Halliburton could have more work
Halliburton's role in post-war Iraq includes operating Iraqi oil fields, new documents have revealed.
Previously, the US Army Corps of Engineers had described the
contract given to Halliburton - run by US Vice President Dick
Cheney between 1995 and 2000 - as putting out fires at oil wells during the conflict.
The emergency contract for firefighting and capping Iraqi oil wells was awarded to Halliburton without a bidding process in March.
Responding to questions from a US Congressman, the US Army Corps of Engineers has revealed that the contract included "operation of facilities and distribution of products".
In a letter to senior Democrat Henry Waxman on Friday, Army Corps Lt. Gen. Robert Flowers added the contract with Halliburton's subsidiary KBR was a "bridge" to one that is open to other bidders.
"We will limit orders under this contract to those services required prior to the availability of competitively awarded contracts," he wrote
Halliburton said the wider role for its subsidiary KBR was announced on 24 March, when the deal was made public.
"KBR's initial task involves hazard and operational assessment, extinguishing oil well fires, capping oil well blowouts, as well as responding to any oil spills," the original Halliburton statement said.
"Following this task, KBR will perform emergency
repair, as directed, to provide for the continuity of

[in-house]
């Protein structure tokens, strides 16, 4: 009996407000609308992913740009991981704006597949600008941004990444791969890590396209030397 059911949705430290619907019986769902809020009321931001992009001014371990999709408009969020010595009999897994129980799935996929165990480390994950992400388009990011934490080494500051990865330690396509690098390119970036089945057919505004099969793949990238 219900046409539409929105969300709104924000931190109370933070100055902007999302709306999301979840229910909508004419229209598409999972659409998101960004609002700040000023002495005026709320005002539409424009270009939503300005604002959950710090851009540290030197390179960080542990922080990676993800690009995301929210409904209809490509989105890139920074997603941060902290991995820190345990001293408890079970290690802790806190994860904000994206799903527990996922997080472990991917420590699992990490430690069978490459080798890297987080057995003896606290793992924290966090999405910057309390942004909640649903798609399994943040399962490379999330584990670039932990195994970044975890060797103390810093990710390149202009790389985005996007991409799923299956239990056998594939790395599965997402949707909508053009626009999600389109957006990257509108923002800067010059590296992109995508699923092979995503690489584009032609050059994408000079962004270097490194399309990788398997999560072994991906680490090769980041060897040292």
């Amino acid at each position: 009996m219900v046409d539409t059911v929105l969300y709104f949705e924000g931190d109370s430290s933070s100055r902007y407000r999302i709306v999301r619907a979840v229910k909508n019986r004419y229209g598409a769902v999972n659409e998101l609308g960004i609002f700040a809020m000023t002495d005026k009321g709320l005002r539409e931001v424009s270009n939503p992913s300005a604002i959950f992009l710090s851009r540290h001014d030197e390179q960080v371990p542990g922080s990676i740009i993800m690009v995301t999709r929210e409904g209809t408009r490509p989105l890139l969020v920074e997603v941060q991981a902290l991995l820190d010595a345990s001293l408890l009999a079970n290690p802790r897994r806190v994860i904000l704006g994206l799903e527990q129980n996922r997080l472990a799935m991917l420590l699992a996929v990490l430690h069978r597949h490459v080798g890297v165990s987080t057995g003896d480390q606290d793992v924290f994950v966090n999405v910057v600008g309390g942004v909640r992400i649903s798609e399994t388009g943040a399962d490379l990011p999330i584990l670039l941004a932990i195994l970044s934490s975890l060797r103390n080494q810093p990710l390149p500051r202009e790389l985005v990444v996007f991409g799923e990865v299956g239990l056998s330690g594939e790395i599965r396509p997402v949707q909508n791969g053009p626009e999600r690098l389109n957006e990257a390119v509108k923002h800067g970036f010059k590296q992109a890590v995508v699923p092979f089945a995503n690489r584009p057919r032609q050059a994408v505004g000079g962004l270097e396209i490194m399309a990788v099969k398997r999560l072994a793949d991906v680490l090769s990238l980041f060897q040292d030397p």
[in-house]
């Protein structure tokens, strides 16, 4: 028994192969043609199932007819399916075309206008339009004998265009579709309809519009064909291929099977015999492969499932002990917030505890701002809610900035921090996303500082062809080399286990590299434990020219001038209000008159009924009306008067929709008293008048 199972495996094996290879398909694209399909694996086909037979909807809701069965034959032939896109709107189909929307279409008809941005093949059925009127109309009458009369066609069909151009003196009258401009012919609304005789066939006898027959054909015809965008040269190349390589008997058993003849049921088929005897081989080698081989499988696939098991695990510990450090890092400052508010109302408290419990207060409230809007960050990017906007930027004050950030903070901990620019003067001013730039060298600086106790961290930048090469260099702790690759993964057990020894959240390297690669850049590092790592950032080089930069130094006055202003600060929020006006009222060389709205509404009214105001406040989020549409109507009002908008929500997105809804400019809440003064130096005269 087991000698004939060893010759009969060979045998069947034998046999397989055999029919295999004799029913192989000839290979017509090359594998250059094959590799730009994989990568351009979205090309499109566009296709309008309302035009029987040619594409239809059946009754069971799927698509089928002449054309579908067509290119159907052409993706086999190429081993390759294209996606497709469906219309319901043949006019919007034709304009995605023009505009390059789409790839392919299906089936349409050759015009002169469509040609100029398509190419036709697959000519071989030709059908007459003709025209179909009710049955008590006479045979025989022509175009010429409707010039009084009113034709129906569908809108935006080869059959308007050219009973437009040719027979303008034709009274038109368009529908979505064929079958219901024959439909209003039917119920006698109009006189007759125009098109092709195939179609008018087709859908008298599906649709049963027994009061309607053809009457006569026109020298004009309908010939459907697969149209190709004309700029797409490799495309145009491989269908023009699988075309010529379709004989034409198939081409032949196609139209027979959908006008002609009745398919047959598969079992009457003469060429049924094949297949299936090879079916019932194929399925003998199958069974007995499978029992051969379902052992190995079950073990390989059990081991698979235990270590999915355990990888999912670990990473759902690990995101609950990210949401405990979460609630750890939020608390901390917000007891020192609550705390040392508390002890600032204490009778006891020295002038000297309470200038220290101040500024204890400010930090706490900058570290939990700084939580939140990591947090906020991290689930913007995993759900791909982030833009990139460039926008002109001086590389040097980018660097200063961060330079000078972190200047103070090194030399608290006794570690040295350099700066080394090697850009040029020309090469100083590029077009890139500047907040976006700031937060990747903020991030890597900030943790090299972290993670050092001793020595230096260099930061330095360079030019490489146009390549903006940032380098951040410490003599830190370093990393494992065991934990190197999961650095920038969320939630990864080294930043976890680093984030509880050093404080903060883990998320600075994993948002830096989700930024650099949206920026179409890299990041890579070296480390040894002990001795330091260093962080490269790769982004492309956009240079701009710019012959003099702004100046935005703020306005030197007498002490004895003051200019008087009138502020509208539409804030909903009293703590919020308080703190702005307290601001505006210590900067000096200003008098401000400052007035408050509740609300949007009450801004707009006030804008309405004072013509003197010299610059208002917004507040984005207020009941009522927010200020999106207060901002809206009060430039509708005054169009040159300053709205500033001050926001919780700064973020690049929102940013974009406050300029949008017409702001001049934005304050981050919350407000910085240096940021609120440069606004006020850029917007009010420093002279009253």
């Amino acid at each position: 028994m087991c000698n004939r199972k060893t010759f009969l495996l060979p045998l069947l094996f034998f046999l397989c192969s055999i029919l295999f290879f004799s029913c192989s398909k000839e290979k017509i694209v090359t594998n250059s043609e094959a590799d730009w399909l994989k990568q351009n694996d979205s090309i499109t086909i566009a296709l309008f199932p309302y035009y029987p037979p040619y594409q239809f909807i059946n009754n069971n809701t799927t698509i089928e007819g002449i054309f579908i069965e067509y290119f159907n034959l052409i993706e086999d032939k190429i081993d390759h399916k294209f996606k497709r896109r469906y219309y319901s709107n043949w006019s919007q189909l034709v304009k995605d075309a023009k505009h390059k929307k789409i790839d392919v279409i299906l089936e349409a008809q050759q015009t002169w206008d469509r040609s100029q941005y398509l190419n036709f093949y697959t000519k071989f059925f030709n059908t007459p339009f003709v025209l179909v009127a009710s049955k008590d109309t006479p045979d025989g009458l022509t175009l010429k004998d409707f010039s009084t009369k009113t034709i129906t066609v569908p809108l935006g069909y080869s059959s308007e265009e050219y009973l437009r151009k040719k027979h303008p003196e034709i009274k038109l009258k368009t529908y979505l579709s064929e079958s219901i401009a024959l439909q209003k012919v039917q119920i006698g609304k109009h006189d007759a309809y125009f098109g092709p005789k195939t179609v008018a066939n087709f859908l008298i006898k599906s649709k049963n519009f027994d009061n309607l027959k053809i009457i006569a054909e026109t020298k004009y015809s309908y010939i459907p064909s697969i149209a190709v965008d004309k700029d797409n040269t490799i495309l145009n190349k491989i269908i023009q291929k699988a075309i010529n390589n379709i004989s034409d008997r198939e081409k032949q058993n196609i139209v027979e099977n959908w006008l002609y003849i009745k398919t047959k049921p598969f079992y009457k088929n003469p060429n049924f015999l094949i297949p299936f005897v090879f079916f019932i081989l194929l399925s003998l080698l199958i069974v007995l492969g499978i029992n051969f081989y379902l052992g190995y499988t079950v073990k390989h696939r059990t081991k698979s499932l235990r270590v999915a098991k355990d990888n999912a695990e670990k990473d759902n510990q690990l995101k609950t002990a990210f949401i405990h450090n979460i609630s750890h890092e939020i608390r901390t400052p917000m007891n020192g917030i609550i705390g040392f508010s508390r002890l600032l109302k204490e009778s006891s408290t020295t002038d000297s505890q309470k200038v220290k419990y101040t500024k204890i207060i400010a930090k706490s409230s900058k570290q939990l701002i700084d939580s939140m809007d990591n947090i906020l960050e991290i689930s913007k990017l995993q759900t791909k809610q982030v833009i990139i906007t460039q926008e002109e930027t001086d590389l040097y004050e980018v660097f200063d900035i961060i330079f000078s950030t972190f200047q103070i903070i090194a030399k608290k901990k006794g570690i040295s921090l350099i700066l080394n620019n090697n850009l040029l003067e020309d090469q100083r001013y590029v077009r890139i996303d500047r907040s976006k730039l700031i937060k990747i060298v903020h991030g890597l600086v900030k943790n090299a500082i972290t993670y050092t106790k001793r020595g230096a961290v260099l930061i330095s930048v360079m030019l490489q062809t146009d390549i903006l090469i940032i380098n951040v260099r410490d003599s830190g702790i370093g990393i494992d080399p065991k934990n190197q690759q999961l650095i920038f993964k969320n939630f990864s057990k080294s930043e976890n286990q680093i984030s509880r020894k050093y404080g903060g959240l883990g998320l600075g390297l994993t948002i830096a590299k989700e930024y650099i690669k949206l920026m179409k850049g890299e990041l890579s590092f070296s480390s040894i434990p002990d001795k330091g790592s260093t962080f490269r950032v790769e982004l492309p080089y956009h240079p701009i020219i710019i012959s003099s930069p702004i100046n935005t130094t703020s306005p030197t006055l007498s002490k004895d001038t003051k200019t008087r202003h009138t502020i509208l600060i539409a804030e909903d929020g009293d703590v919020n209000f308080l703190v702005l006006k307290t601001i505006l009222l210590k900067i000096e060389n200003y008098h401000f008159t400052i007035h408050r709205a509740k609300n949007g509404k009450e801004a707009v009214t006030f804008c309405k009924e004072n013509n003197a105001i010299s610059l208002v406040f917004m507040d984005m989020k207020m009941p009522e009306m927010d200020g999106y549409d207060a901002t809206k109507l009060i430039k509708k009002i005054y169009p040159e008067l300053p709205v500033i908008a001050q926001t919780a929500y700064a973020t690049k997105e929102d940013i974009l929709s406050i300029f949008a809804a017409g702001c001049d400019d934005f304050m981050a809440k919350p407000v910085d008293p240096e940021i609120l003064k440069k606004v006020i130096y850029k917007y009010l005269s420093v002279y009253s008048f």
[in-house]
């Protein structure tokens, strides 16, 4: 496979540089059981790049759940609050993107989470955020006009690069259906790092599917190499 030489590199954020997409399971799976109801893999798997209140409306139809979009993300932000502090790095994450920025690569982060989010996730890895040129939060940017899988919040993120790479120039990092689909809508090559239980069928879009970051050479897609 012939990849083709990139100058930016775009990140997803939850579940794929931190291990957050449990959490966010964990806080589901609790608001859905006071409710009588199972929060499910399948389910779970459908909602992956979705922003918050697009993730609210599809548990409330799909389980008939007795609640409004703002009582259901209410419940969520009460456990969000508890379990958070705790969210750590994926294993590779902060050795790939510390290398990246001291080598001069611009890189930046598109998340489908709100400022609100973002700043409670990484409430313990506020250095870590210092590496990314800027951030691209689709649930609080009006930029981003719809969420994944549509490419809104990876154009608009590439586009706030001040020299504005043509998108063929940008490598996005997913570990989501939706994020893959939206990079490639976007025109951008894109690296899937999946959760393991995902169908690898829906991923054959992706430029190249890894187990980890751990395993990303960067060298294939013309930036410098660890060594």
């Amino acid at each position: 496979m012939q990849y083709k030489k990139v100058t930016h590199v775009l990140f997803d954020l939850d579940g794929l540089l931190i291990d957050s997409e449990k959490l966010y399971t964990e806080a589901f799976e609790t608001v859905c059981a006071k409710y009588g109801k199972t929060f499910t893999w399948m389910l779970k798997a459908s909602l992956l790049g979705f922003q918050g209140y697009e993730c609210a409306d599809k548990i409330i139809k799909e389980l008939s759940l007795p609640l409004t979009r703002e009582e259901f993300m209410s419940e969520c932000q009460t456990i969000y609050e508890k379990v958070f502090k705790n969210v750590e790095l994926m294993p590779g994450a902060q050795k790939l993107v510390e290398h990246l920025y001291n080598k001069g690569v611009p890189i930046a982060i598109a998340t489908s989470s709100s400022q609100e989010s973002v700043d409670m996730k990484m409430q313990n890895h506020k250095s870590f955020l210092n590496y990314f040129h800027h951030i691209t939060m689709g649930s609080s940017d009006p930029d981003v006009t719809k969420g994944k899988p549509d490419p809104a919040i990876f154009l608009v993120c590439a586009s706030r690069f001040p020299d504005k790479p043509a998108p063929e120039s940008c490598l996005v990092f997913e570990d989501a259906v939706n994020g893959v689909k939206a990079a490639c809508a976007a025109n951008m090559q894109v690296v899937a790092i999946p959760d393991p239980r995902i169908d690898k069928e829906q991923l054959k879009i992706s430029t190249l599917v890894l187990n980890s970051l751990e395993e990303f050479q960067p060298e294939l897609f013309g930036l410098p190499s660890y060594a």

operations of the Iraqi oil infrastructure," it continued.
The Halliburton spokeswoman said KBR was currently assisting Iraq's oil ministry.
"Only now, over five weeks after the contract was first disclosed, are members of Congress and the public learning that Halliburton may be asked to pump
and distribute Iraqi oil under the contract," said senior Democrat Henry Waxman, who received the confirmation from the US Army.
Mr Waxman sits on the House of Representatives' committee on government reform.
Mr Cheney's office has repeatedly denied the vice president had a role in awarding the contract.
The US government has been criticised for its handling of the reconstruction of Iraq because only a select group of US companies have been invited to bid for the contracts.
The US Army Corps of Engineers said the Halliburton deal was a temporary measure before a contract was put out to tender in the coming months.
It expects a replacement contract to be signed by the end of August.
The US Army said in early April that Halliburton had been paid $50.3m out of the contract that could be worth up to $7bn over two years.